Making GIS a Part of the Open Web

GeoServices provide a common API across all of GIS for users and developers to easily access information.

Today is GIS Day, an annual celebration and sharing to our communities about the use of geospatial technology to understand, affect, and engage with our physical world. You can join any of hundreds of local events around the globe to meet local experts, developers, analysts, government staff, and engaged citizens to learn about how to access open data and spatial analysis tools that help you make sense of complex relationships.

Common Services

At the interface of GIS is a commonly overlooked, but incredibly powerful mechanism that makes it possible to uniformly access data regardless of the underlying technology or source of the data. It is this interface which allows for a smartphone application to work with web sites and desktop analysis tools—meaning that people can use the user experience that most fits their needs but they are working from the same common information system.

The web is designed on this same principle that loosely coupled systems are more scalable, flexible, and usable through community and industry standards. The HyperText Transfer Protocol, or HTTP, is the protocol that nearly everyone has become familiar with as we enter website URLs into our browsers. There are many comparable services such as SMTP for Email, FTP for file sharing, SSH for remote computer access and so on. These are application layers that work on top of the rest of the Internet protocol suite and enable Twitter to talk to Gmail to Amazon to Skype and so on.

GeoServices

In GIS, there are similar application protocols - the most common of which are the GeoServices standard which is the common API (Application Programming Interface) across all of ArcGIS. This specification is the nervous system of GIS makes all of the technology work together.

[caption id="attachment_3899" align="aligncenter" width="635"] GeoServices Architecture.[/caption]

From interoperability to mashups, an API is the gateway to dynamically requests information. Through one common interface, any developer can access data independent of the underlying database, technology or information domain. This means that users can access parcel data, next to business and demographics, with air quality, all through the same interface. We are seeing thousands of organizations making their data openly available from the source through the GeoServices API.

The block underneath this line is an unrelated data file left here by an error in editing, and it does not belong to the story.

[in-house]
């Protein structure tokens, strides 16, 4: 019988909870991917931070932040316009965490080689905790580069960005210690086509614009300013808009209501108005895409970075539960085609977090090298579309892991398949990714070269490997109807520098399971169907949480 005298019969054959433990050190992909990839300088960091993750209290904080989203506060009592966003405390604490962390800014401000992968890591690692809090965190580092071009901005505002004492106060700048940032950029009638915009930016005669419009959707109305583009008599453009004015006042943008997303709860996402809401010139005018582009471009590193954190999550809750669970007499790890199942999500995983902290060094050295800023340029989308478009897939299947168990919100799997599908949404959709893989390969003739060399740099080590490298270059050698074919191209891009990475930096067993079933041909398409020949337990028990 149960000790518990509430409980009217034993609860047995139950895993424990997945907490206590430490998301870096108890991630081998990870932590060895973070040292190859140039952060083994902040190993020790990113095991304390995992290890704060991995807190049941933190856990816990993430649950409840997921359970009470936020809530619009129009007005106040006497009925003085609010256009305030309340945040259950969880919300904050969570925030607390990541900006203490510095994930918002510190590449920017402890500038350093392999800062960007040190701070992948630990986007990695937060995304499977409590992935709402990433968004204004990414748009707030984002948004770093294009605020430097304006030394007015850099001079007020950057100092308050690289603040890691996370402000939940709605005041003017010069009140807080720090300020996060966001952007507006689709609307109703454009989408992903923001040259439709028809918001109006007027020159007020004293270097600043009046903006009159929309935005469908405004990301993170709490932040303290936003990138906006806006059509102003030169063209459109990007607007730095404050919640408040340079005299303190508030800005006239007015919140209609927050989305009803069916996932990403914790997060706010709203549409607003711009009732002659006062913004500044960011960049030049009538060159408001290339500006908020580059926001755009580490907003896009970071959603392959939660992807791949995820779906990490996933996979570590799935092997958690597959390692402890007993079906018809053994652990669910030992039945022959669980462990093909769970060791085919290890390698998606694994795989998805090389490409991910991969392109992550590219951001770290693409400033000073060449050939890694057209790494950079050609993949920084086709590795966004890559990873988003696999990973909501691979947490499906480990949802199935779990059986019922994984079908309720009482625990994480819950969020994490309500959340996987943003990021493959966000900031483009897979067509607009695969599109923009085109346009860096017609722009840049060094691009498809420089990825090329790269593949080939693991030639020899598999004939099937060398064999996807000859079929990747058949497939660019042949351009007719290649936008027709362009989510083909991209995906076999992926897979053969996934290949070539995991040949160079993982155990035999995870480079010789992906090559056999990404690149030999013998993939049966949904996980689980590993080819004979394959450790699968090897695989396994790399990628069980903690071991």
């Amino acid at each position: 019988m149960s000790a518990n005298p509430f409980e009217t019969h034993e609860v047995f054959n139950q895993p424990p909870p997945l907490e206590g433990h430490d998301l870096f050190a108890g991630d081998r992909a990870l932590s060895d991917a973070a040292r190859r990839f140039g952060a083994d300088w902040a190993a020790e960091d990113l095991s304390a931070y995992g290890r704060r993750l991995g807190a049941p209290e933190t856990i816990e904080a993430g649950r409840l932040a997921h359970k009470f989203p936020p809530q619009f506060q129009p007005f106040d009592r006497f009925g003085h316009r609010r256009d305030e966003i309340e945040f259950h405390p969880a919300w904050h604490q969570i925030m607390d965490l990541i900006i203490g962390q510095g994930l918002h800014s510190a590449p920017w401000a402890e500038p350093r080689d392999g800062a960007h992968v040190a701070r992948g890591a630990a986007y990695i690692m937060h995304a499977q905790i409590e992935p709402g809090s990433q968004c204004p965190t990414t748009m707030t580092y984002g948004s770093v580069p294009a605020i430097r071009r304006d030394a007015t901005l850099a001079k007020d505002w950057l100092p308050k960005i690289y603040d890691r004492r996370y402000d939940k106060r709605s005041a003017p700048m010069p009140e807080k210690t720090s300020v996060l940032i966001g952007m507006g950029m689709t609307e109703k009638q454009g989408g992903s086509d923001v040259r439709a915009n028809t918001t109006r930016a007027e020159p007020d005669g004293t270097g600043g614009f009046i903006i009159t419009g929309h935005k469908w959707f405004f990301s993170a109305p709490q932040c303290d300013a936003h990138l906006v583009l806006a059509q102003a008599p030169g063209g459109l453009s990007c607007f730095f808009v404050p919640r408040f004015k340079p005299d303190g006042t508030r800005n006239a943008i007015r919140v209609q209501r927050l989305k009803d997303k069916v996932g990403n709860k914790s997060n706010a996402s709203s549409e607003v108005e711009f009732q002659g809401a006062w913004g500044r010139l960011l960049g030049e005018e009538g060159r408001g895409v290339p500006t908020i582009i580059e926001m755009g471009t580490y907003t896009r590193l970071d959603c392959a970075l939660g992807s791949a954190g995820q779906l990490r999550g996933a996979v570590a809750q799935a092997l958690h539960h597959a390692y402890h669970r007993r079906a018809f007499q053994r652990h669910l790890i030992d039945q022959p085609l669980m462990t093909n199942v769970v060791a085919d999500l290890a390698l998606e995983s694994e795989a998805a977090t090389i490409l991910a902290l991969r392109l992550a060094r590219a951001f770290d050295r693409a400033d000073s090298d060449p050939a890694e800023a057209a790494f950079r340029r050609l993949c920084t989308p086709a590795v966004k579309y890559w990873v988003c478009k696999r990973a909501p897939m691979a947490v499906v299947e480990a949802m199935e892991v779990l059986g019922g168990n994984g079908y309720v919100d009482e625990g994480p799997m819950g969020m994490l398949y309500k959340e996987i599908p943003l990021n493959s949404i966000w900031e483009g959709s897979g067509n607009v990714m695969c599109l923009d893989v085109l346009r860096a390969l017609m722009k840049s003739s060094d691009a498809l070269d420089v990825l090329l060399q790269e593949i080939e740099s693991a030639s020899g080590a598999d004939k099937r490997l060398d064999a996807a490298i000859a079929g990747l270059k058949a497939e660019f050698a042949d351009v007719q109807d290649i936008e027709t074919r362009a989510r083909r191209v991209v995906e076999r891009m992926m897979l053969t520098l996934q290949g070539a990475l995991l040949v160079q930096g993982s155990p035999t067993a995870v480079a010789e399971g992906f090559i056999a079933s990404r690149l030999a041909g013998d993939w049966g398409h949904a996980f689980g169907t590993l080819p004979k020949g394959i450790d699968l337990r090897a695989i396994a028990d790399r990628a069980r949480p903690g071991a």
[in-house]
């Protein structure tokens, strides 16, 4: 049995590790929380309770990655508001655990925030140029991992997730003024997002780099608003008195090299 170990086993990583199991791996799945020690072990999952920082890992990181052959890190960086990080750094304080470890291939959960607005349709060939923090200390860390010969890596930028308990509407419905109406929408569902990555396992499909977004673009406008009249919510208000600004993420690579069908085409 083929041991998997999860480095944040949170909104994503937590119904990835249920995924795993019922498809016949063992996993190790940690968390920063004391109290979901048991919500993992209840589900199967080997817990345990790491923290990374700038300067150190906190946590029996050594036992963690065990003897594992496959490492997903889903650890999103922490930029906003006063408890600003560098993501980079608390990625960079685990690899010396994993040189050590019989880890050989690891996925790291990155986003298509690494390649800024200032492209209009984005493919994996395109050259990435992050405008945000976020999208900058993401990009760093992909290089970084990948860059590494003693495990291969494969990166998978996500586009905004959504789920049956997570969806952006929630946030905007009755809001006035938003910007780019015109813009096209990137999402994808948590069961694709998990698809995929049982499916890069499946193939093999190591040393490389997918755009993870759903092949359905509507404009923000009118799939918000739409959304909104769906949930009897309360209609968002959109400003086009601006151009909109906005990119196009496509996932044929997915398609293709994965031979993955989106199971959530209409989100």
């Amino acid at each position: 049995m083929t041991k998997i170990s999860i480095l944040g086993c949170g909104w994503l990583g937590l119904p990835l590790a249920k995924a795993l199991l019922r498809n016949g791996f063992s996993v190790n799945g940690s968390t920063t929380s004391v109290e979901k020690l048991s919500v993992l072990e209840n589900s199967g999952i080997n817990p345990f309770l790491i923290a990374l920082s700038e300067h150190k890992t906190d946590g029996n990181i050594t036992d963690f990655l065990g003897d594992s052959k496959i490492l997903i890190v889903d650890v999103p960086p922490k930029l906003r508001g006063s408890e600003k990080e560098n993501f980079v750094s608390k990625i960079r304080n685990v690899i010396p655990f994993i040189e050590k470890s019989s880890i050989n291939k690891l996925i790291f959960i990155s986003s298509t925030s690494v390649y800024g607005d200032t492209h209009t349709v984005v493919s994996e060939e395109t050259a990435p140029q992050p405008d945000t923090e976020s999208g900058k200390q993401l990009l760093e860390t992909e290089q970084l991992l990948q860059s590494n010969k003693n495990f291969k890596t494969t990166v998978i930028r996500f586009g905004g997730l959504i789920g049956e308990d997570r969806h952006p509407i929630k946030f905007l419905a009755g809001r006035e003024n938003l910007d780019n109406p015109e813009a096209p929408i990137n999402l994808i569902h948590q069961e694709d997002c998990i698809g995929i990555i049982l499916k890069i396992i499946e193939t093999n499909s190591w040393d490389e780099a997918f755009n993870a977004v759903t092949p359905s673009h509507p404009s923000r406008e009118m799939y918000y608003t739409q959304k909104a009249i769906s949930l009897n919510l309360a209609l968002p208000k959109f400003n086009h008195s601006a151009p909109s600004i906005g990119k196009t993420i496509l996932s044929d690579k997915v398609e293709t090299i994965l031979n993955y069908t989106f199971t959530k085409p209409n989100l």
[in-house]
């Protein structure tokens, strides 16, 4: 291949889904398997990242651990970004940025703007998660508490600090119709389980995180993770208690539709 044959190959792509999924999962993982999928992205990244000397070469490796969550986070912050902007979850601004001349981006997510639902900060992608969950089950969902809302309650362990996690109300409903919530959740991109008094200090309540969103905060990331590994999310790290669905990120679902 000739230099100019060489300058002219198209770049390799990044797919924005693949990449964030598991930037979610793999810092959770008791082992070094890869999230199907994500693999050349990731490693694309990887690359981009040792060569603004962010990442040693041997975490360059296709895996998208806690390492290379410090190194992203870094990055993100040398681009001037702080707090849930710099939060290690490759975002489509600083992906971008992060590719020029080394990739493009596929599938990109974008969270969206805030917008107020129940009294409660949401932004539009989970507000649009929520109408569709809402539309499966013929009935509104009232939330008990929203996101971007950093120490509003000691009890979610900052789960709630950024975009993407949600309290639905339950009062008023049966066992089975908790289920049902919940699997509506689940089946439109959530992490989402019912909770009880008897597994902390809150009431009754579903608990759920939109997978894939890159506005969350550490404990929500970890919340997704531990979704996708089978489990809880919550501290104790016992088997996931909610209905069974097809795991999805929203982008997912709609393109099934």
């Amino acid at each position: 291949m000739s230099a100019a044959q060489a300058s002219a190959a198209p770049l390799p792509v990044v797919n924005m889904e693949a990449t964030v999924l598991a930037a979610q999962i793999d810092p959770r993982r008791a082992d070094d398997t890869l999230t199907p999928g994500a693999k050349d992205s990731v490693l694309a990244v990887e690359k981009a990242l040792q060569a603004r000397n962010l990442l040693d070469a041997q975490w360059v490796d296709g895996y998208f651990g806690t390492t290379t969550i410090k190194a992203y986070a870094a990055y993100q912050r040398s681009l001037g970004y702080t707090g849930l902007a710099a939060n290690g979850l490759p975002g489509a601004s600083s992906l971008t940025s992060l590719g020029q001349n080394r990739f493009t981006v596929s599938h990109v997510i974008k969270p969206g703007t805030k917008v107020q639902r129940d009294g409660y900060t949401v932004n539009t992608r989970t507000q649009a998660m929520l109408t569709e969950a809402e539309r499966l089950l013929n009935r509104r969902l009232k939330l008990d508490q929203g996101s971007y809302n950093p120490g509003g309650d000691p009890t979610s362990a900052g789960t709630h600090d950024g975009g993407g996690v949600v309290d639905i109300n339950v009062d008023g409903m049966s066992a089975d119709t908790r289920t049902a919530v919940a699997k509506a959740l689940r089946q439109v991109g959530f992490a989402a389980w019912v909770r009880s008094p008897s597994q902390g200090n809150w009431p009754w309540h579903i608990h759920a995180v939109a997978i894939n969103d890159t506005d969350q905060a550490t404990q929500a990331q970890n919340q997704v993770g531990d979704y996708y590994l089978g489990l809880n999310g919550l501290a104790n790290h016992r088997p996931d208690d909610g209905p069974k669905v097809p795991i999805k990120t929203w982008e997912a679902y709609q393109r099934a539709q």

The GeoServices documentation covers the broad and deep functionality, from simple data storage, filtering, to more complex statistical analysis, spatial processing, geocoding, andvisualization. Through an simple HTTP-based interface, application developers can create their own unique applications powered by data coming from GIS hosted by authoritative government agencies or enterprise business data centers.

There are also numerous supported software toolkits and open-source libraries that make it easy to work with this API, including Javascript, Python, Ruby.

Services that Grow

ArcGIS supports many open standards that make it easy for GIS to work in whatever application the user needs to work. What’s most exciting about the GeoServices interface is the comprehensiveness of capabilities, formats, and broad support. It is also a continually evolving specification that grows to support new features of the web such as realtime stream services.

So on GIS Day, learn how to use the world of data that is already out there, ready for you to explore and re-use in creative and meaningful ways.

About this article

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About the Author

Andrew Turner is an advocate of open standards and open data. He is actively involved in many organizations developing and supporting open standards, including OpenStreetMap, Open Geospatial Consortium, Open Web Foundation, OSGeo, and the World Wide Web Consortium. He co-founded CrisisCommons, a community of volunteers that, in coordination with government agencies and disaster response groups, build technology tools to help people in need during and after a crisis such as an earthquake, tsunami, tornado, hurricane, flood, or wildfire.